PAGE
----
By Taylor Galla ‘18
Opinion Poll Columnist
Technology has become so pervasive in our world that it seems that nearly everyone, no matter who you are or where you live, will come into contact with it during their lifetime. This is quite a startling claim, if one considers that a relatively short time ago many of the things that we as students now take for granted as part of our everyday lives were not even close to existing. For the purpose of this column, I am going to limit the type of technology I am discussing to phones, tablets, and laptop computers, as I am going to take a leap of faith and assume that this is the technology that most college students would think about when asked a question about their technology use.
Every morning, I wake up to an alarm on my phone, then immediately after I turn it off I check my phone for about 15 minutes or so. Then, after I am dressed, I pick up my phone again, text a few friends about breakfast and turn music on to listen to while I walk. Once I get to the dining hall, I check my phone again while I stand in line for food. Then, as I’m eating my phone is right there, ready to immediately tell me if anyone is trying to contact me. After breakfast, I listen to music on it again as I walk to class. In class, I take notes on my laptop, after class I check my phone again, and this regular and extremely prominent use continues throughout the day.
I’m sure that if many of you sat down and thought about it, you would realize that technology is not only present in our everyday lives, but that it dominates them in many ways. You need it for practical purposes like communication— and sometimes for safety— but with this comes a slippery slope of many other aspects of technology that are not as efficient or beneficial, that one can easily get drawn into.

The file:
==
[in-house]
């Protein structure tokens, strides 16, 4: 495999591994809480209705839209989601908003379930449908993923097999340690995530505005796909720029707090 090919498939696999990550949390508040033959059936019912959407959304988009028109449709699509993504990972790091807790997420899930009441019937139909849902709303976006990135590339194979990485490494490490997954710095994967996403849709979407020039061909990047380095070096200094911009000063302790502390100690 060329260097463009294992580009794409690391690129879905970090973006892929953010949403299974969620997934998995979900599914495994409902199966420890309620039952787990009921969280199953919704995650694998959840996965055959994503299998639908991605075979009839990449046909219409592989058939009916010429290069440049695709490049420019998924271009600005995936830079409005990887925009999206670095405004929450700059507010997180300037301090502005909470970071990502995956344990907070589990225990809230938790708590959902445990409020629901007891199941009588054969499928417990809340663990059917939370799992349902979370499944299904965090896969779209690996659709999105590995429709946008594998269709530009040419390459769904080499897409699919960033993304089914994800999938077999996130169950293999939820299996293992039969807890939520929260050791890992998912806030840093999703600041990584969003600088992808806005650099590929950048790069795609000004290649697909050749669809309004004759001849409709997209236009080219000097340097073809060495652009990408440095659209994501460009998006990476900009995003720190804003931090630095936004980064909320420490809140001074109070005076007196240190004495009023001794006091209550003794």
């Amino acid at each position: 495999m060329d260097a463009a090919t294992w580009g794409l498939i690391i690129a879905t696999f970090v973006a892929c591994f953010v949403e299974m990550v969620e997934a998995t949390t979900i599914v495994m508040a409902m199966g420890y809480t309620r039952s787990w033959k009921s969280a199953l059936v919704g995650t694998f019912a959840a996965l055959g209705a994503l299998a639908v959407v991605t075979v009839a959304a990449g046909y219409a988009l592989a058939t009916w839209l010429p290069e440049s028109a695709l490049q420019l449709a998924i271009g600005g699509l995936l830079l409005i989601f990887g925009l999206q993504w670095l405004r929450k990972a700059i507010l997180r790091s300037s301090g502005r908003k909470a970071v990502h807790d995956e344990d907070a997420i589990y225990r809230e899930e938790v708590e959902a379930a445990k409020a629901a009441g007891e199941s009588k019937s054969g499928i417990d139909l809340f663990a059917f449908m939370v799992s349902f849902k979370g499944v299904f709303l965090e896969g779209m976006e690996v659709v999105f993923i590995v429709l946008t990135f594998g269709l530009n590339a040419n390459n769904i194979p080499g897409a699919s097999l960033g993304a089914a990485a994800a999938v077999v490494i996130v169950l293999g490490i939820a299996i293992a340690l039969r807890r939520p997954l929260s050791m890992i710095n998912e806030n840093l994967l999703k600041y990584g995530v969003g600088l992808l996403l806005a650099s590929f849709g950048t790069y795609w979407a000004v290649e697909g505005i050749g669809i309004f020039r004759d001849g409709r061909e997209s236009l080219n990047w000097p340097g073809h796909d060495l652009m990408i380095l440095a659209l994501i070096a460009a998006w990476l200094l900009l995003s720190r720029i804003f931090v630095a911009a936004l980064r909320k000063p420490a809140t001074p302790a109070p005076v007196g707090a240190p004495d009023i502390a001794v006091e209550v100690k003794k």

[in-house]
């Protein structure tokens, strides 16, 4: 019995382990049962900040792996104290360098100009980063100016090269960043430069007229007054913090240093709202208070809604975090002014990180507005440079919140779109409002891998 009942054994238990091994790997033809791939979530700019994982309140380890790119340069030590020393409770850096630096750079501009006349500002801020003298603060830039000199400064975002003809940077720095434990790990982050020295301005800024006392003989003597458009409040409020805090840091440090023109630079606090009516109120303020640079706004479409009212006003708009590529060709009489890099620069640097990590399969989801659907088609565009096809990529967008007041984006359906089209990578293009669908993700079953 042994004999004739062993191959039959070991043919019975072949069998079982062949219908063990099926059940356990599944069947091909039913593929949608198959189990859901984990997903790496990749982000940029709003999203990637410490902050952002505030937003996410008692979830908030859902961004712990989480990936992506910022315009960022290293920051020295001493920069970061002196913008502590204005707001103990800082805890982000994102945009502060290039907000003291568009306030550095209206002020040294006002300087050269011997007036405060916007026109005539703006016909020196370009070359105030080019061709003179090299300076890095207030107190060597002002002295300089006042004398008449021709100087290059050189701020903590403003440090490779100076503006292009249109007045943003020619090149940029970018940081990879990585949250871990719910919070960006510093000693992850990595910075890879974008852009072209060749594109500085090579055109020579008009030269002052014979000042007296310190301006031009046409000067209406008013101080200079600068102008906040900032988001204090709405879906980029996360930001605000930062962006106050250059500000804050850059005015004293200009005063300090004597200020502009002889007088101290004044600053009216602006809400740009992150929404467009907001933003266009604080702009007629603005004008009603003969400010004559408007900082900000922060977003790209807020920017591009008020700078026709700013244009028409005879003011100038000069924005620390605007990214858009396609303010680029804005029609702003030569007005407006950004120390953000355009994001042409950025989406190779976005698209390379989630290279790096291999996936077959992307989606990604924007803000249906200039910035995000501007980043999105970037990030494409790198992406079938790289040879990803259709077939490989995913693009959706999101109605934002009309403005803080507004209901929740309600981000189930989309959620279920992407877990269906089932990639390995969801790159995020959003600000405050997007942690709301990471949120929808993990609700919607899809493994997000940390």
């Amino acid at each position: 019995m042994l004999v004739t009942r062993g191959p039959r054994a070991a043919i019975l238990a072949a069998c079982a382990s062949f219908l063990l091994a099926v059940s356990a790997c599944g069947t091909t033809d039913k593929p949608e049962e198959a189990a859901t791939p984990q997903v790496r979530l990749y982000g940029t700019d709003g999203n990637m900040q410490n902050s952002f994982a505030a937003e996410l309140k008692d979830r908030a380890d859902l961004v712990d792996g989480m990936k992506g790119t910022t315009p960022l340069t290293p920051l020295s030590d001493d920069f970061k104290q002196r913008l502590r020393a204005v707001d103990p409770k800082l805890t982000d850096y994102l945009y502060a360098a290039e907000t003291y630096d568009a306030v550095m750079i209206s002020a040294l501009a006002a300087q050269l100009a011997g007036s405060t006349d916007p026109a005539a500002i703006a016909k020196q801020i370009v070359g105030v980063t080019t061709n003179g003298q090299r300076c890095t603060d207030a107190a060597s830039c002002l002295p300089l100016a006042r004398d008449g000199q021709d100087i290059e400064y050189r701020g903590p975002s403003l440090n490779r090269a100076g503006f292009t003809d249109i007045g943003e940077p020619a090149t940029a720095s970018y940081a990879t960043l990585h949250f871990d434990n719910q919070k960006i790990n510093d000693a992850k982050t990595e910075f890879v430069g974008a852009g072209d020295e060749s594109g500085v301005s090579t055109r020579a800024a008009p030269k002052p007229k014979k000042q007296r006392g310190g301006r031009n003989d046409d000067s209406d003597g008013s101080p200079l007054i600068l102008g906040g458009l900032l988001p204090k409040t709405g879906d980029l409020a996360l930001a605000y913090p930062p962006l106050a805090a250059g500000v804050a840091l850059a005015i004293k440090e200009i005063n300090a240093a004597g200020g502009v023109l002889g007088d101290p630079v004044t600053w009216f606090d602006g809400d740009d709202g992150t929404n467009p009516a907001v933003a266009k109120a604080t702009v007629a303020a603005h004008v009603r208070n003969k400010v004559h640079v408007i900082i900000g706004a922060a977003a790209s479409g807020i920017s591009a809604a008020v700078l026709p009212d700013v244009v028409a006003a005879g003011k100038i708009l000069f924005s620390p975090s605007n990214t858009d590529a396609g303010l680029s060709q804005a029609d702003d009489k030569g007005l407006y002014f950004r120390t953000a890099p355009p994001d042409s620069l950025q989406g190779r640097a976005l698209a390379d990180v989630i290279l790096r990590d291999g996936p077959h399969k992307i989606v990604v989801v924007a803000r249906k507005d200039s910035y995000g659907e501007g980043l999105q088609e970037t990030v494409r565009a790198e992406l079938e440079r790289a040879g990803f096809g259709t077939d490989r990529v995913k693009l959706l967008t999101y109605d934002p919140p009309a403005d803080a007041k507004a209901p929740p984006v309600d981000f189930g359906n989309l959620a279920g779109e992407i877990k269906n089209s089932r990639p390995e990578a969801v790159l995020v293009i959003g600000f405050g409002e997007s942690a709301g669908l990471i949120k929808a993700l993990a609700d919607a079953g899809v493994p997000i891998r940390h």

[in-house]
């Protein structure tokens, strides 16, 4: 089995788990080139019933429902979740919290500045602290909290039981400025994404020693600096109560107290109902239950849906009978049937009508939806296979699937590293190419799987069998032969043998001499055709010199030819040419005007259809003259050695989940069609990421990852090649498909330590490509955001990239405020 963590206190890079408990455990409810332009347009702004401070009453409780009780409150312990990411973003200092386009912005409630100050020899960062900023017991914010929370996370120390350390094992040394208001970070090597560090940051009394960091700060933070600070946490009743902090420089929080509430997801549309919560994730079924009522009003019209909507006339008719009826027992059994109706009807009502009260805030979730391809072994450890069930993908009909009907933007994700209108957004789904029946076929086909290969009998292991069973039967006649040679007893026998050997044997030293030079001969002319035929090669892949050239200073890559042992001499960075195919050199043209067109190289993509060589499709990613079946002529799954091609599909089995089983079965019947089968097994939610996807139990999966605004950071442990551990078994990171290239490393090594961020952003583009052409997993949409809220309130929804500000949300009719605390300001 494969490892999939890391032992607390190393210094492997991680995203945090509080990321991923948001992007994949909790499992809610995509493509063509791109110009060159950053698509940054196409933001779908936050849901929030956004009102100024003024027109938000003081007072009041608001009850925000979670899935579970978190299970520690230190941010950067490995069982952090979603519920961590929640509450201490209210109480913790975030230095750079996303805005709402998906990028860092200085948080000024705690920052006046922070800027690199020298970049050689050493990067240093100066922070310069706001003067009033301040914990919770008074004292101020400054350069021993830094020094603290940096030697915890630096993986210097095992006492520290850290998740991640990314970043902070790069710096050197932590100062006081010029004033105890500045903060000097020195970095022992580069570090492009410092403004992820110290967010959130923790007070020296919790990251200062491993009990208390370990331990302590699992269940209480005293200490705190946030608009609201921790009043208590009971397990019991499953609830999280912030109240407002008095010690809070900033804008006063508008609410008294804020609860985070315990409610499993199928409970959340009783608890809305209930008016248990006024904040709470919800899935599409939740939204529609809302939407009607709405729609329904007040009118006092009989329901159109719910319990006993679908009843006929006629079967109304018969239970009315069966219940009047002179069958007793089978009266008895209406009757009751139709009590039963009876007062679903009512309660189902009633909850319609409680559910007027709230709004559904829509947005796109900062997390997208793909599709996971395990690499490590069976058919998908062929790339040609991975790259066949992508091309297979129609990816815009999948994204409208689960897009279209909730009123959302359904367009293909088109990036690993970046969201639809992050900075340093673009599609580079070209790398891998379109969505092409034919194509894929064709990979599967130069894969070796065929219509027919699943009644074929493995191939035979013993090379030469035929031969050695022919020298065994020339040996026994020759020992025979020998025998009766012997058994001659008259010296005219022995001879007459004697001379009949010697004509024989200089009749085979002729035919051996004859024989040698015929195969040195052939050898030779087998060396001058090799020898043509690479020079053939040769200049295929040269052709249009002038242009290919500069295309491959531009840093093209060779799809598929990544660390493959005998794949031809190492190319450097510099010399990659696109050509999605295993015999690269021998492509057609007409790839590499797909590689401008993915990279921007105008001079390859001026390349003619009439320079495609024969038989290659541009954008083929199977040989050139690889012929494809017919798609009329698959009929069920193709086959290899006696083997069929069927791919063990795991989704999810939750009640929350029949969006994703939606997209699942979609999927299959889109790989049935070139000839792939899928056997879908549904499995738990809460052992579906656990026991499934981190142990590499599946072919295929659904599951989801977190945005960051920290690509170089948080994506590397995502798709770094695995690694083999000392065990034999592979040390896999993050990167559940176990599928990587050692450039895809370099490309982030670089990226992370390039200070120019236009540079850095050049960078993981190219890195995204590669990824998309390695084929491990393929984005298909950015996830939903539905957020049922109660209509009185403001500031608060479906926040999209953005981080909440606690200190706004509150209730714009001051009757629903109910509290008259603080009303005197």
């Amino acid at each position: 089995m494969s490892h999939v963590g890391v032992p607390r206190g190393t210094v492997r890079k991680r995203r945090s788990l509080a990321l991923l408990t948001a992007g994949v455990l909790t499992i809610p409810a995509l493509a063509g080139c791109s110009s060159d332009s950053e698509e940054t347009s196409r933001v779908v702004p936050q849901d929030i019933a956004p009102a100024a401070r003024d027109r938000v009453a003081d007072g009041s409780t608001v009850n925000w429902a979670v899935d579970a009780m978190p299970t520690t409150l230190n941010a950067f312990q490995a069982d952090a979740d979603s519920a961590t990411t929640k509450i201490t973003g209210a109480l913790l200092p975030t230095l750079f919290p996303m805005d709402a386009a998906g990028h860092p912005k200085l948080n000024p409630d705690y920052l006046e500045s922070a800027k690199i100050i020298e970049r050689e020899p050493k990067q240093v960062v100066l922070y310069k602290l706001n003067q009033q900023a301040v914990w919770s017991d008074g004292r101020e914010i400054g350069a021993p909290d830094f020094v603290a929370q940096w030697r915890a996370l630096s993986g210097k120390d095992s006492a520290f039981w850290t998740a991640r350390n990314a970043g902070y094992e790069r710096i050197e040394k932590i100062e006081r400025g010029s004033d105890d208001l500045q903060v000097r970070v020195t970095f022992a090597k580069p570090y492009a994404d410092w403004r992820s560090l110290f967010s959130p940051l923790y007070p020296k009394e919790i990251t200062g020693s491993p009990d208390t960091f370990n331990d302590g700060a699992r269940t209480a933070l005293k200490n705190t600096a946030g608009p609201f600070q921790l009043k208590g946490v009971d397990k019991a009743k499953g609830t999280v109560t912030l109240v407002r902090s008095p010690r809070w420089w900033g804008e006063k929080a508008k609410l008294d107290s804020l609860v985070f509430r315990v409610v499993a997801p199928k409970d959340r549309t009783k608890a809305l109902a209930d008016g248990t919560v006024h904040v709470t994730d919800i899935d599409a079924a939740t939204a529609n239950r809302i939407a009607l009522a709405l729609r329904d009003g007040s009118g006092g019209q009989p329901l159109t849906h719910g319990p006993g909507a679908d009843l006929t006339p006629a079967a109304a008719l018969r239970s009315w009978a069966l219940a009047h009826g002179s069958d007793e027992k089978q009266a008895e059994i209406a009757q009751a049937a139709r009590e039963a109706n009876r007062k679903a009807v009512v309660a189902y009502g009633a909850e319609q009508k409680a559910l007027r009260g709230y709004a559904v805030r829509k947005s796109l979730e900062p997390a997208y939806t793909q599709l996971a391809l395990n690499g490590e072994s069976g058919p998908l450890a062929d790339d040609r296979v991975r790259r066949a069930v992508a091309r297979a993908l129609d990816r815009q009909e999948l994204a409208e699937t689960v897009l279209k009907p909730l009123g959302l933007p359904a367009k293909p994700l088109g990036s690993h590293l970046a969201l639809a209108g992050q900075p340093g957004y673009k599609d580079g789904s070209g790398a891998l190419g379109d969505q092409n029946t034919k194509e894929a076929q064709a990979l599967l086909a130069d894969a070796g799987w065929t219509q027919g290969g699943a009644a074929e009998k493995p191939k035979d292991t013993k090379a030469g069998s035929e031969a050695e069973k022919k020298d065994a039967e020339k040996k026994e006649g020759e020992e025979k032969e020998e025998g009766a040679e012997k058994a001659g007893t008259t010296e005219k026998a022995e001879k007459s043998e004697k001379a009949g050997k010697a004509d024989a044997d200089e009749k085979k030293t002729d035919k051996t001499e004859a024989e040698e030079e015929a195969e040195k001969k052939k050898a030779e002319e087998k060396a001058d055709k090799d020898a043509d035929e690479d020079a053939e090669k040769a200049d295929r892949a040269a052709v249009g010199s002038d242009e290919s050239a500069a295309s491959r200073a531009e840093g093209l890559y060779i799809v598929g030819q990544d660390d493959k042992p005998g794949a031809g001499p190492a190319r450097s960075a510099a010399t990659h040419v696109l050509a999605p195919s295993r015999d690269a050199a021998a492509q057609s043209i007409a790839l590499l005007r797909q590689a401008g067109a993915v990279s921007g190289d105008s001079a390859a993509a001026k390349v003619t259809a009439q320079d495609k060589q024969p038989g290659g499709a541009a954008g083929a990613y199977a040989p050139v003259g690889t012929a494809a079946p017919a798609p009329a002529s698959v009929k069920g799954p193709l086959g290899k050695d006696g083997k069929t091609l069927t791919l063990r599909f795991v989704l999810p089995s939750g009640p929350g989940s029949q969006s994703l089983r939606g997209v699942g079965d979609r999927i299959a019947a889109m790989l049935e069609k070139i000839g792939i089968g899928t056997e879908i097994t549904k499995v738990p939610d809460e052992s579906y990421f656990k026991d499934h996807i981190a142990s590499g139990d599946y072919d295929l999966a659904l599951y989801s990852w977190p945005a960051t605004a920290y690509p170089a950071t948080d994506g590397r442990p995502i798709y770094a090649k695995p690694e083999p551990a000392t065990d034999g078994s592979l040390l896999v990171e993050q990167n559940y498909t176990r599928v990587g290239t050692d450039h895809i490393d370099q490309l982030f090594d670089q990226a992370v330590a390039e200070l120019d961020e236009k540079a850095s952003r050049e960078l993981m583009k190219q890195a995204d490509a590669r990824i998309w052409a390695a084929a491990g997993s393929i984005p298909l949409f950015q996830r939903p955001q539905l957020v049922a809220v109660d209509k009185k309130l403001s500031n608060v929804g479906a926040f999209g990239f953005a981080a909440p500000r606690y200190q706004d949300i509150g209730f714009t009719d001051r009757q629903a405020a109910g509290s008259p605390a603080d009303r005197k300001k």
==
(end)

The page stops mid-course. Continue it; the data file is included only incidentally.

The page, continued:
A perfect example of this slippery slope is Facebook, as it is very useful in terms of knowing about events going on around the campuses, but it’s easy to get distracted. Someone once told me that the secret to the efficient way to use Facebook is to just check your notifications— that way, you see invites to events, photos you were tagged in and other things that just apply to you. Along with this, if you just focus on your notifications, you will not get drawn into other things that are a complete waste of your time— like most things in one’s news feed. However, I have tried this and although it does work when you do it right, it is very difficult to not see other intriguing things that do not involve you, and once you click on one thing, it’s over. You’ve lost the battle. Now, it’s picture after picture and article after article while the clock ticks away slowly— minute after minute getting closer and closer to the due date of your actual responsibilities.
I’m sure many can relate to this, and that is why I decided to conduct this poll this week and see what the Scripps student body had to say about technology use. I did not get as many responses as I had hoped, but I believe the data I pulled is still an accurate representation of what the larger masses would have shown. I asked the question “how do you feel about your relationship to technology?” and out of the 13 responses the breakdown was as follows: three people said “I think I could benefit from improving my use of it to its full potential,” one individual chose “I feel completely satisfied with my use of it,” four people said “mostly okay, although I do waste time on it occasionally,” three people said they “want to drastically cut back on my use,” one person chose the other option and commented “I love it and it wastes all my time,” and lastly one person expressed that they “wish it was not in my life.”